Kentucky Oaks winner Proud Spell is headed back to the track.<br><a target="blank" href="">Order This Photo</a>

Kentucky Oaks winner Proud Spell is headed back to the track.
Order This Photo

Anne M. Eberhardt

Proud Spell Going Back in Training

Larry Jones trains the Kentucky Oaks winner

Proud Spell, a finalist for an Eclipse Award as 2008’s champion 3-year-old filly, soon will be returned to training in preparation for a 2009 racing campaign.

“She’s waiting for a van to go to (conditioner) Larry Jones,” said Proud’s Spell’s owner and breeder, Brereton C. Jones, Jan. 16. “It should be within the next day or two.”

Proud Spell, an earner of $2,123,610, has not raced since finishing second in the Fitz Dixon Cotillion Stakes (gr. II) at Philadelphia Park last September. Prior to that effort in 2008, she scored in the Alabama Stakes (gr. I), and the Kentucky (gr. I), Alabama  (gr. I), and Fair Grounds (gr. II) Oaks.

“We brought her home (to Airdrie Stud in Kentucky) because she had had a long season,” Jones said. “She had run every month from February through September, and we decided to give her a rest. While she was certainly willing to give it her best, her coat looked a little dull and it just looked like she needed to come home for a while.”

Proud Spell, who is by Airdrie stallion Proud Citizen, has a career record of seven victories, three seconds, and two thirds in 12 races. As a 2-year-old, she captured the Matron (gr. II) and White Clay Creek Stakes. She ended her 2007 campaign with a runner-up finish to Indian Blessing in the Breeders’ Cup Juvenile Fillies (gr. I). Indian Blessing, by Airdie stallion Indian Charlie, later was voted 2007’s champion 2-year-old filly.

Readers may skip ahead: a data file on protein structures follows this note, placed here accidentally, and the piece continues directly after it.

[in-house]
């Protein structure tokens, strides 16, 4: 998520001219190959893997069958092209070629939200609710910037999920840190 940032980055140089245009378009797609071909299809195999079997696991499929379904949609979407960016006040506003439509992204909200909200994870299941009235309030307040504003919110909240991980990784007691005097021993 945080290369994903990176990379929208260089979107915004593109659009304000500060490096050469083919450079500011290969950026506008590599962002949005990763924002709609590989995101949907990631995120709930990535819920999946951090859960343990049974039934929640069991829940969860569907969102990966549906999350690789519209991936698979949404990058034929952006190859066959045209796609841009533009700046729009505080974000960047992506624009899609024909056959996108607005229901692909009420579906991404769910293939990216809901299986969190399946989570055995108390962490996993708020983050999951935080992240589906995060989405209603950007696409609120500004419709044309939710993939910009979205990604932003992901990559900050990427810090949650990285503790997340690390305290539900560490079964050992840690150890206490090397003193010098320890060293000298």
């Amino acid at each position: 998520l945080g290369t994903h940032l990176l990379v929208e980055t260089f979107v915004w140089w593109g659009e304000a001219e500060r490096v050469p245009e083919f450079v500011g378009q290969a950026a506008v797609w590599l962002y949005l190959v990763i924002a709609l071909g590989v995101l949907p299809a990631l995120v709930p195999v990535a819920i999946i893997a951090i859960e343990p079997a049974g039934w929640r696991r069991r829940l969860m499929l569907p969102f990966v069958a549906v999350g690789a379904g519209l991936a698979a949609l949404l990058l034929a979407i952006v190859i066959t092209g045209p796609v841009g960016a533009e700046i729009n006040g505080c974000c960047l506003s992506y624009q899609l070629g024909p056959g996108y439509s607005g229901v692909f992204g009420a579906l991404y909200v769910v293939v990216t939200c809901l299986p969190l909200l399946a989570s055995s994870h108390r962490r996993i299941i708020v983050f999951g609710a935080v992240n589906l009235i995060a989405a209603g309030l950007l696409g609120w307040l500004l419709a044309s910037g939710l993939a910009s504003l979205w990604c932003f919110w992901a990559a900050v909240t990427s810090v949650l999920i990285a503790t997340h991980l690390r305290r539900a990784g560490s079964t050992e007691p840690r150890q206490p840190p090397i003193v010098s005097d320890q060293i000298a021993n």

“I thought about whether to retire Proud Spell, but she’s totally sound,” Jones said. “I just kind of watched to see how she reacted to being back on the farm, and she actually seems happier at the track than at the farm. Because she’s so sound – knock on wood – we decided to go ahead and send her back to the track.

"She loves to run, and we love to watch her run. That’s what she’s bred to do. Obviously, we would never run her if she wasn’t 100%; we’re not going to try to run her if she’s 95%. Larry Jones will be the one to make that decision (to run or not).”